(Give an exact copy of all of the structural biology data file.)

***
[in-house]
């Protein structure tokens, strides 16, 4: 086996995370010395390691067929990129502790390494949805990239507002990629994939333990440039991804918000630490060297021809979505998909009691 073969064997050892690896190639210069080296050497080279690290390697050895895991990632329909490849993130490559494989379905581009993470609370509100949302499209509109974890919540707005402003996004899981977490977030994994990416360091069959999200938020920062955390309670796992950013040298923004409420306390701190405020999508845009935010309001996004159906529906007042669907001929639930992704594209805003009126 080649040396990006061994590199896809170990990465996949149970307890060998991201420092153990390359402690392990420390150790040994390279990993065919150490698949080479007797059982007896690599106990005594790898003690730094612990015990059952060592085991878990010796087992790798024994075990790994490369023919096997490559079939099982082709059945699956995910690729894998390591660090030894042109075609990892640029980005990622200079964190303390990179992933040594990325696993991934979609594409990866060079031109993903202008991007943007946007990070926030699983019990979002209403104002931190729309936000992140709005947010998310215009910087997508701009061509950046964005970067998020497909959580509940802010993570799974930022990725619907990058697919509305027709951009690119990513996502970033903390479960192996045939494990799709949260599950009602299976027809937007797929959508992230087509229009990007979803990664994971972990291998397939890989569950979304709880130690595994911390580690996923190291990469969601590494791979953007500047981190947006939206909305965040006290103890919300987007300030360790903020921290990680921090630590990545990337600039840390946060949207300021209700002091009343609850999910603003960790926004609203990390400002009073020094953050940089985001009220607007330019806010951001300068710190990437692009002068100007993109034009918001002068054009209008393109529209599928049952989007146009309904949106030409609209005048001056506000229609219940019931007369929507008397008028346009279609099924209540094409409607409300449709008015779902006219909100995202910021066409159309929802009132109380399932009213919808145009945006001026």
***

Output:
[in-house]
């Protein structure tokens, strides 16, 4: 086996995370010395390691067929990129502790390494949805990239507002990629994939333990440039991804918000630490060297021809979505998909009691 073969064997050892690896190639210069080296050497080279690290390697050895895991990632329909490849993130490559494989379905581009993470609370509100949302499209509109974890919540707005402003996004899981977490977030994994990416360091069959999200938020920062955390309670796992950013040298923004409420306390701190405020999508845009935010309001996004159906529906007042669907001929639930992704594209805003009126 080649040396990006061994590199896809170990990465996949149970307890060998991201420092153990390359402690392990420390150790040994390279990993065919150490698949080479007797059982007896690599106990005594790898003690730094612990015990059952060592085991878990010796087992790798024994075990790994490369023919096997490559079939099982082709059945699956995910690729894998390591660090030894042109075609990892640029980005990622200079964190303390990179992933040594990325696993991934979609594409990866060079031109993903202008991007943007946007990070926030699983019990979002209403104002931190729309936000992140709005947010998310215009910087997508701009061509950046964005970067998020497909959580509940802010993570799974930022990725619907990058697919509305027709951009690119990513996502970033903390479960192996045939494990799709949260599950009602299976027809937007797929959508992230087509229009990007979803990664994971972990291998397939890989569950979304709880130690595994911390580690996923190291990469969601590494791979953007500047981190947006939206909305965040006290103890919300987007300030360790903020921290990680921090630590990545990337600039840390946060949207300021209700002091009343609850999910603003960790926004609203990390400002009073020094953050940089985001009220607007330019806010951001300068710190990437692009002068100007993109034009918001002068054009209008393109529209599928049952989007146009309904949106030409609209005048001056506000229609219940019931007369929507008397008028346009279609099924209540094409409607409300449709008015779902006219909100995202910021066409159309929802009132109380399932009213919808145009945006001026």